We sat inside on a sunny Thursday…the five of us….in common purpose.

Patricia is an elegant lady. Always has been. We first met in the halcyon days of junior high. It was then that boys from the 90% Jewish Rowland first mixed with good looking Christian girls from other elementary schools. Actually, it’s a stretch to say I’d met her. No, in those days introverts like me never had the kishkehs to speak to cool girls — unless of course they were “grandfathered in” from Rowland. New girls? Never. Not me. (Except for Cindy, of course, whom I met working Greenview’s cafeteria). So let me suggest that I knew who Pat was back then, and let’s let it go at that.

‘ Round that time that we met Ned. I did know him. Not that I ever felt his social equal, of course. I figured he was up there on the food chain, sort of like the Snyders, Cohns and Auerbachs of the world. Still, he was —even then — a nice guy… approachable. And may I also say (quoting the great George Costanza) that notwithstanding my “unblemished record of staunch heterosexuality”, even back then, Ned too was elegant.

And Jimmy Masseria. He was there. Hymie Massarabbo, as he once was called. I knew Jim first, of course—and in some ways— back in the schoolyard days….I knew him best. Could not have been easy for him growing up Catholic in our sea of tribe. Still there he was, is, and remains, a solid statue cemented to the landscape of my life.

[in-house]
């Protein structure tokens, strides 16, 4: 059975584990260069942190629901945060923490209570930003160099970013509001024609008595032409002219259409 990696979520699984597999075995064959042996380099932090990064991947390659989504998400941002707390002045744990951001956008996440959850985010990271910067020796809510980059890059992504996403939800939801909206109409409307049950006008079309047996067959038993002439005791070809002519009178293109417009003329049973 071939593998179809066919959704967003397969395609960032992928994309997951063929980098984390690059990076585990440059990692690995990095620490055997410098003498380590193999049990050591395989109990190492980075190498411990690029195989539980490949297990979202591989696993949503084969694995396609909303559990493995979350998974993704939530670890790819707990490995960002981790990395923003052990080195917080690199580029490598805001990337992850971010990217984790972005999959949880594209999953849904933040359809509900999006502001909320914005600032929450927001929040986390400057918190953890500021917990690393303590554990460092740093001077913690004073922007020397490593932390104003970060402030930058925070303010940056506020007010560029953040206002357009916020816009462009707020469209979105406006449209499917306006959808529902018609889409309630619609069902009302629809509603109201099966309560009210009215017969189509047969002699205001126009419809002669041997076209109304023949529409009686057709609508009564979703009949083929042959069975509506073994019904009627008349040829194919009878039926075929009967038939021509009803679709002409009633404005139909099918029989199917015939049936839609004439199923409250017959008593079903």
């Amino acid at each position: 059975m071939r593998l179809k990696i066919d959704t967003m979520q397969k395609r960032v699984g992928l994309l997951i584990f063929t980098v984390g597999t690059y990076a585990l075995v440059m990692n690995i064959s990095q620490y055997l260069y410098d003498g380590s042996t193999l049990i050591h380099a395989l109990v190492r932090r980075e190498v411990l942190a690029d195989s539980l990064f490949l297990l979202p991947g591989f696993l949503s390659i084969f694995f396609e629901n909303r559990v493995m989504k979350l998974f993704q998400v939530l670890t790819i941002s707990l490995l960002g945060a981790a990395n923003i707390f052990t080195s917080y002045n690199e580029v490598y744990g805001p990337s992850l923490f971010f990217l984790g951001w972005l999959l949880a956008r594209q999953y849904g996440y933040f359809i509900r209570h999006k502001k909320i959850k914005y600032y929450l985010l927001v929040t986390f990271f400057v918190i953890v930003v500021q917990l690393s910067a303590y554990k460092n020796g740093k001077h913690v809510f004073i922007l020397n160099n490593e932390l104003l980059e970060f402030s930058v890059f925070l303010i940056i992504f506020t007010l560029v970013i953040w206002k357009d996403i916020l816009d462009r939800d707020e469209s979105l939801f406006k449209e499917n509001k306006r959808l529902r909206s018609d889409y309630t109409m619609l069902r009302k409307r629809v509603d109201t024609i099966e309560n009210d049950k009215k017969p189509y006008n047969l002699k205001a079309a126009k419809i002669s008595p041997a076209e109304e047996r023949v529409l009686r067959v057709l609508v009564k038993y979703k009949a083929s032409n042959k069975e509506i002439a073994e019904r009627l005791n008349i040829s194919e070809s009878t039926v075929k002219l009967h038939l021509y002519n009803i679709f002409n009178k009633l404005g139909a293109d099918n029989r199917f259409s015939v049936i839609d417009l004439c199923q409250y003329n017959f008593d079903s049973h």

And Bobby. Bobby. An impenetrable bond exists between us and in fact it was he that had sent me the email and called to see if I would be there. How perplexing is the irony that this gentle soul, this man of constancy and loyalty, this unwavering friend constant in his values since the sixth grade days of R.E.N., remains the most misunderstood member in our troupe. It shouldn’t be.

So there we were. We five—together in one room for the first time since ’67, (give or take a reunion or two).

—There to pay respects to another, whose Mom had passed.

Barry too was a South Euclid boy. We’ve run in concentric circles over the years, intersecting time to time. Periodically it’s at Tasty’s; more often than not it’s at reunions… yet once in a while, when it really matters.

Like last Thursday—
When his mother died—-
And the six of us were under one roof.

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